2 Metadata of Dataset

Name, author, geographical region, data year, temporal resolution, spatial resolution, dataset files, data publisher, and data sharing policy of “East China Sea coastline changes dataset in five-year increments (1990–2015)”[2] are shown in Table 1.

Table 1  Metadata summary of “East China Sea coastline changes dataset in five-year increments (1990–2015)”

Items

Description

Dataset full name

East China Sea coastline changes dataset in five-year increments (1990–2015)

Dataset short name

Coastline_ESC_1990-2015

Authors

Li, J. L. X-4440-2019, Donghai Institute, Ningbo University, Ningbo, China; Department of Geography & Spatial Information Techniques, Ningbo University, Ningbo, China, nbnj2001 @163.com

Tian, P. X-4435-2019, Donghai Institute, Ningbo University, Ningbo, China; Department of Geography & Spatial Information Techniques, Ningbo University, Ningbo, China, tppyang @163.com

Shao, S. Y. X-4674-2019, Donghai Institute, Ningbo University, Ningbo, China; Department of Geography & Spatial Information Techniques, Ningbo University, Ningbo, China, vickyssy @163.com

Zhao, M. Q. X-4671-2019, Donghai Institute, Ningbo University, Ningbo, China; Department of Geography & Spatial Information Techniques, Ningbo University, Ningbo, China,13185612309@163.com

Geographical region

The East China Sea

Year

1990, 1995, 2000, 2005, 2010, 2015

Temporal resolution

5 years              Spatial resolution    30 m

Data format

.shp, .xlsx           Data size    1.70 MB (after compression)

Data files

Temporal and spatial distribution of the continental coastline of the East China Sea: structural changes in the continental coastline of the East China Sea, changes in coastline fractal dimension, and coastline intensity

Foundations

NSFC-Zhejiang Joint Foundation (U1609203); National Social Science Foundation of China (16ZDA050)

Data Publisher

Global Change Research Data Publishing & Repository, http://www.geodoi.ac.cn

Address

No. 11A, Datun Road, Chaoyang District, Beijing 100101, China

Data sharing policy

Data from the Global Change Research Data Publishing & Repository includes metadata, datasets (data products), and publications (in this case, in the Journal of Global Change Data & Discovery). Data sharing policy includes: (1) Data are openly available and can be free downloaded via the Internet; (2) End users are encouraged to use Data subject to citation; (3) Users, who are by definition also value-added service providers, are welcome to redistribute Data subject to written permission from the GCdataPR Editorial Office and the issuance of a Data redistribution license, and; (4) If Data are used to compile new datasets, the ‘ten percent principal’ should be followed such that Data records utilized should not surpass 10% of the new dataset contents, while sources should be clearly noted in suitable places in the new dataset[3]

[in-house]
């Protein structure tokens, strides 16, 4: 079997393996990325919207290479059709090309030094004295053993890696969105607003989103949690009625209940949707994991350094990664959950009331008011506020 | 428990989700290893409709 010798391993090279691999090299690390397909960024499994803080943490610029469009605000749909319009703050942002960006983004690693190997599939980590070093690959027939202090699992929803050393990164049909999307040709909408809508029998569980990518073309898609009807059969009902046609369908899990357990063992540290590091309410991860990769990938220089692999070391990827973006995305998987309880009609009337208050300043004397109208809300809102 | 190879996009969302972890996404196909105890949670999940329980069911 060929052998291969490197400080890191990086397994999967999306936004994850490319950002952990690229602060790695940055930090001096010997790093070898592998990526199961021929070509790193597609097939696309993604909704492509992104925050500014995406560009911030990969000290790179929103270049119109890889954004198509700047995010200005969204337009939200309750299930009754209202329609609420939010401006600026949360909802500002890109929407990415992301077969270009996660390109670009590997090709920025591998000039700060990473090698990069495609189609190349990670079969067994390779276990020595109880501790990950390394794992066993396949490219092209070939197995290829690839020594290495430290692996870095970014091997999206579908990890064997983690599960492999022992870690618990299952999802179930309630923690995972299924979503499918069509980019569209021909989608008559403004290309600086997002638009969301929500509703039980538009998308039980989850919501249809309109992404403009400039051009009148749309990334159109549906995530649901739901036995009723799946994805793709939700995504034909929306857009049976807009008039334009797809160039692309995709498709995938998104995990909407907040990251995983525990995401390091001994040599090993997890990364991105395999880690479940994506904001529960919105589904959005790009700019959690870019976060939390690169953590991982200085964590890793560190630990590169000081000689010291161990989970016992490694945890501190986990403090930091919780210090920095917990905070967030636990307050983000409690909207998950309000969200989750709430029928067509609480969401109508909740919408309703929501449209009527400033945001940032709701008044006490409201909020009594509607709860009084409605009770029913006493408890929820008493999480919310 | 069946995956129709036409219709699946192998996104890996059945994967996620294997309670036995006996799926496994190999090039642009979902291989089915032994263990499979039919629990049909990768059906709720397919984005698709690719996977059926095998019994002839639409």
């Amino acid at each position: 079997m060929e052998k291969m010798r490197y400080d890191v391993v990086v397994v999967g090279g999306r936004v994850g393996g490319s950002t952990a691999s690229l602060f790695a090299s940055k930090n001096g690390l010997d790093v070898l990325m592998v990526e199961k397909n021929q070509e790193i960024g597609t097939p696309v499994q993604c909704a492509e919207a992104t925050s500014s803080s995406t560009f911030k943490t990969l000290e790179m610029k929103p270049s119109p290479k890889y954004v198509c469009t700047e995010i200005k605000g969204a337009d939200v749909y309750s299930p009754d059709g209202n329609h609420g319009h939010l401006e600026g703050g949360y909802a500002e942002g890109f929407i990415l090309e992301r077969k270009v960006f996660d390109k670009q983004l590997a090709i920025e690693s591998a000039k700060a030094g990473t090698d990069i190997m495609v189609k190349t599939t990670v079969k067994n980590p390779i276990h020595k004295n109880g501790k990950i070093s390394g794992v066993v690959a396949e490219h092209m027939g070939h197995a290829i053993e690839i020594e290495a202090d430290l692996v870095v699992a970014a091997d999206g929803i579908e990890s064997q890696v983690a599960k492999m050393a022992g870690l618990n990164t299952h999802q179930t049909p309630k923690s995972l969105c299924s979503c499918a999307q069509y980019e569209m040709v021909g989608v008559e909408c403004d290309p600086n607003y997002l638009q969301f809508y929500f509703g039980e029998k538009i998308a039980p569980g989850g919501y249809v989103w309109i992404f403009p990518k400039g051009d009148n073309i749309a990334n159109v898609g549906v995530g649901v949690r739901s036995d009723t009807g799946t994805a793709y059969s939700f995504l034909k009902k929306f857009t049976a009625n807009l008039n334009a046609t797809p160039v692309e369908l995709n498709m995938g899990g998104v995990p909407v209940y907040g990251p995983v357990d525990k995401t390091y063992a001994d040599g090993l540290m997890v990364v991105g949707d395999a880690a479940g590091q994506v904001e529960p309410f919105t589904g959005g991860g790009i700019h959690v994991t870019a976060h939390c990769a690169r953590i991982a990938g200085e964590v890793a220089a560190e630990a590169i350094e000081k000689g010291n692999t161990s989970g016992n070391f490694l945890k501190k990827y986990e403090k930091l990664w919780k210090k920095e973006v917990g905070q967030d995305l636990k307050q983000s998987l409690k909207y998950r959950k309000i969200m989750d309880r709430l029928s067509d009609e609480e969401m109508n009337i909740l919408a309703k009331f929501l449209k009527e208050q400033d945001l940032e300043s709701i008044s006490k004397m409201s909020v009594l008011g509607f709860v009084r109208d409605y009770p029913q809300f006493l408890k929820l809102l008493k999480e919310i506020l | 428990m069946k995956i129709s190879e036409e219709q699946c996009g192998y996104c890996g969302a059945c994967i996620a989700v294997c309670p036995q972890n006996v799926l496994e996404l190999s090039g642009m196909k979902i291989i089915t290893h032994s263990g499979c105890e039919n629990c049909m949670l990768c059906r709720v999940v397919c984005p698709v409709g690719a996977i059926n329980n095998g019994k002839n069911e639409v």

Communication and searchable system

DOI, DCI, CSCD, WDS/ISC, GEOSS, China GEOSS

3 Data Research and Development Method

According to coastline type features in the East China Sea and natural state and artificial use mode of the coastline types and by referring to national basic coastline functional planning types, coastlines in 6 periods during 1990–2015 were divided into natural coastline and artificial coastline, both of which were then subdivided into several second-level types (Table 2). Per an international angle, average high-water line is generally used to indicate coastlines, so according to research needs and actual situation of the study area and based on an analysis of different reflective spectral features of surface features nearby the coastline, single-band (the 5th waveband) edge detection of the processed remote sensing images in different periods was carried out so that a sea-land boundary line was obvious. Man-machine interactive interpretation was implemented on this basis, and the position of the coastline and its types were corrected by referring to an average high-water line method[4]